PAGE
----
Justice Asomaning and Jonathan M. Curtis.
Lipid Chemistry Group, Department of Agricultural, Food and Nutritional Science, University of Alberta, Edmonton, Alberta, Canada.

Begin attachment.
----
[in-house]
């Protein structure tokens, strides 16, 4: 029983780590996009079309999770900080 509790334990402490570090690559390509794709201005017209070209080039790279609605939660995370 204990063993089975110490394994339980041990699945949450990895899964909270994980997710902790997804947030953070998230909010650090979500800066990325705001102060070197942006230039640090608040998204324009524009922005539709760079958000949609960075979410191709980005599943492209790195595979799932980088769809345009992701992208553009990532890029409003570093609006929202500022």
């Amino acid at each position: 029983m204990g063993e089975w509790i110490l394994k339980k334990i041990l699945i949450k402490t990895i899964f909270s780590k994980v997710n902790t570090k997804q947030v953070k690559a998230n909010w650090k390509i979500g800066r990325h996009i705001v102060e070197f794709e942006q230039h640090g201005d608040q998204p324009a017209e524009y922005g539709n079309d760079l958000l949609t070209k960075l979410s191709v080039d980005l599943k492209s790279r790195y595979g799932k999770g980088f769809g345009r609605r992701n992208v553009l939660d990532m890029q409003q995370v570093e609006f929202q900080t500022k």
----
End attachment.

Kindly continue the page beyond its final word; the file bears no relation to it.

Lecithin is a widely used food emulsifier but most commercial food lecithin is sourced from soybeans. The development of viable alternatives to soy lecithin from sources such as egg or canola is important. However, agriculture-derived lecithin extracted from eggs or oilseeds is typically a sticky semi-solid whose properties are not ideally suited to either supplement or food processing applications. The main objective of this project was to develop processes for the modification of egg lecithin to improve its physical and chemical properties. Egg lecithin was extracted from egg yolk using food grade ethanol. The egg lecithin was then blended with various vegetable oils at different mass ratios and interesterified using immobilized commercially available lipases and phospholipases for up to 72h reaction time. Results showed that simple blending of egg lecithin with vegetable oils resulted in product with two phases (not completely miscible) whereas the interesterifying the same mixture resulted in a single phase liquid product. Additionally, the solid fat content, viscosity and the melting temperature of the enzymatically interesterified product were significantly reduced making it more suited for industrial processing applications.